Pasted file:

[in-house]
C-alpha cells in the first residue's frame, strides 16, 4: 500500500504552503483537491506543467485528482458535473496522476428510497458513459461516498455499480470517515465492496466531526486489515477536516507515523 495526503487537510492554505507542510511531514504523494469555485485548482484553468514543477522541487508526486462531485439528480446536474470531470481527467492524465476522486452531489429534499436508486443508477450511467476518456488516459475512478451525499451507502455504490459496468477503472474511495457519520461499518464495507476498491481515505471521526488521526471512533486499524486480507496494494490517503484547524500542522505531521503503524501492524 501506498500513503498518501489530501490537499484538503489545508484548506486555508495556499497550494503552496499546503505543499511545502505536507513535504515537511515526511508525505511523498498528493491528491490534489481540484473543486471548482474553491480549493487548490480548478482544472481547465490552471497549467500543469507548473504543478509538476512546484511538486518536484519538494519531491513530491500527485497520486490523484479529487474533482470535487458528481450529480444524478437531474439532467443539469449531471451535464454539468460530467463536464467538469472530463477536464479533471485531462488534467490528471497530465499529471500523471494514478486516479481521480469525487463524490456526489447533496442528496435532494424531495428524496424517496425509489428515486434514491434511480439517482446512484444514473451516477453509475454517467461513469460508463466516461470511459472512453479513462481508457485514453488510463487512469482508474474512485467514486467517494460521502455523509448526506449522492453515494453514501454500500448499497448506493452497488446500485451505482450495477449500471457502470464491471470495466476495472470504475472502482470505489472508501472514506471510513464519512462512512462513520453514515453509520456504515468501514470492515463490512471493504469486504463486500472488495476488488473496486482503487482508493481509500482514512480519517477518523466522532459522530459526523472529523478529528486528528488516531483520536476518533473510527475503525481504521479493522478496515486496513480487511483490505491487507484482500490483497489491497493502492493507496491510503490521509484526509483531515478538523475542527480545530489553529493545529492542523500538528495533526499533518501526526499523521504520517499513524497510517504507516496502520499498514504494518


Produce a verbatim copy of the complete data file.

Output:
[in-house]
C-alpha cells in the first residue's frame, strides 16, 4: 500500500504552503483537491506543467485528482458535473496522476428510497458513459461516498455499480470517515465492496466531526486489515477536516507515523 495526503487537510492554505507542510511531514504523494469555485485548482484553468514543477522541487508526486462531485439528480446536474470531470481527467492524465476522486452531489429534499436508486443508477450511467476518456488516459475512478451525499451507502455504490459496468477503472474511495457519520461499518464495507476498491481515505471521526488521526471512533486499524486480507496494494490517503484547524500542522505531521503503524501492524 501506498500513503498518501489530501490537499484538503489545508484548506486555508495556499497550494503552496499546503505543499511545502505536507513535504515537511515526511508525505511523498498528493491528491490534489481540484473543486471548482474553491480549493487548490480548478482544472481547465490552471497549467500543469507548473504543478509538476512546484511538486518536484519538494519531491513530491500527485497520486490523484479529487474533482470535487458528481450529480444524478437531474439532467443539469449531471451535464454539468460530467463536464467538469472530463477536464479533471485531462488534467490528471497530465499529471500523471494514478486516479481521480469525487463524490456526489447533496442528496435532494424531495428524496424517496425509489428515486434514491434511480439517482446512484444514473451516477453509475454517467461513469460508463466516461470511459472512453479513462481508457485514453488510463487512469482508474474512485467514486467517494460521502455523509448526506449522492453515494453514501454500500448499497448506493452497488446500485451505482450495477449500471457502470464491471470495466476495472470504475472502482470505489472508501472514506471510513464519512462512512462513520453514515453509520456504515468501514470492515463490512471493504469486504463486500472488495476488488473496486482503487482508493481509500482514512480519517477518523466522532459522530459526523472529523478529528486528528488516531483520536476518533473510527475503525481504521479493522478496515486496513480487511483490505491487507484482500490483497489491497493502492493507496491510503490521509484526509483531515478538523475542527480545530489553529493545529492542523500538528495533526499533518501526526499523521504520517499513524497510517504507516496502520499498514504494518